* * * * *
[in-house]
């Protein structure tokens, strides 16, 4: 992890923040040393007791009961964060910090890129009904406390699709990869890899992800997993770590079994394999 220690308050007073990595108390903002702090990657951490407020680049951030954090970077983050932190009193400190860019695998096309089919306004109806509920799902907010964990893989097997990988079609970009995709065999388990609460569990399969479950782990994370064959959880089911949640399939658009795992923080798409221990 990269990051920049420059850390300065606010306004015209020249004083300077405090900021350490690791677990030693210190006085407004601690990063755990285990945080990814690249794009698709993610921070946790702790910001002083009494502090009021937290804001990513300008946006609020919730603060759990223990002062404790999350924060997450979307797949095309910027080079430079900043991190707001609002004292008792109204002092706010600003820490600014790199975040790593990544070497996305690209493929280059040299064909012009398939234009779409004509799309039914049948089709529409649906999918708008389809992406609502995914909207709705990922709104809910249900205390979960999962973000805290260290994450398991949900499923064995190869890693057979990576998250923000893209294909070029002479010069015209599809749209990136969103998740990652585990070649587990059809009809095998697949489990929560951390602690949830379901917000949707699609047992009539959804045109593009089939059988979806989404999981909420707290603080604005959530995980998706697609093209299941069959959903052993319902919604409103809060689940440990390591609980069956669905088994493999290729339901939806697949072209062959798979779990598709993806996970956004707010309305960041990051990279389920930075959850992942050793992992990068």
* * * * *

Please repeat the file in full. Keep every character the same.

[in-house]
């Protein structure tokens, strides 16, 4: 992890923040040393007791009961964060910090890129009904406390699709990869890899992800997993770590079994394999 220690308050007073990595108390903002702090990657951490407020680049951030954090970077983050932190009193400190860019695998096309089919306004109806509920799902907010964990893989097997990988079609970009995709065999388990609460569990399969479950782990994370064959959880089911949640399939658009795992923080798409221990 990269990051920049420059850390300065606010306004015209020249004083300077405090900021350490690791677990030693210190006085407004601690990063755990285990945080990814690249794009698709993610921070946790702790910001002083009494502090009021937290804001990513300008946006609020919730603060759990223990002062404790999350924060997450979307797949095309910027080079430079900043991190707001609002004292008792109204002092706010600003820490600014790199975040790593990544070497996305690209493929280059040299064909012009398939234009779409004509799309039914049948089709529409649906999918708008389809992406609502995914909207709705990922709104809910249900205390979960999962973000805290260290994450398991949900499923064995190869890693057979990576998250923000893209294909070029002479010069015209599809749209990136969103998740990652585990070649587990059809009809095998697949489990929560951390602690949830379901917000949707699609047992009539959804045109593009089939059988979806989404999981909420707290603080604005959530995980998706697609093209299941069959959903052993319902919604409103809060689940440990390591609980069956669905088994493999290729339901939806697949072209062959798979779990598709993806996970956004707010309305960041990051990279389920930075959850992942050793992992990068």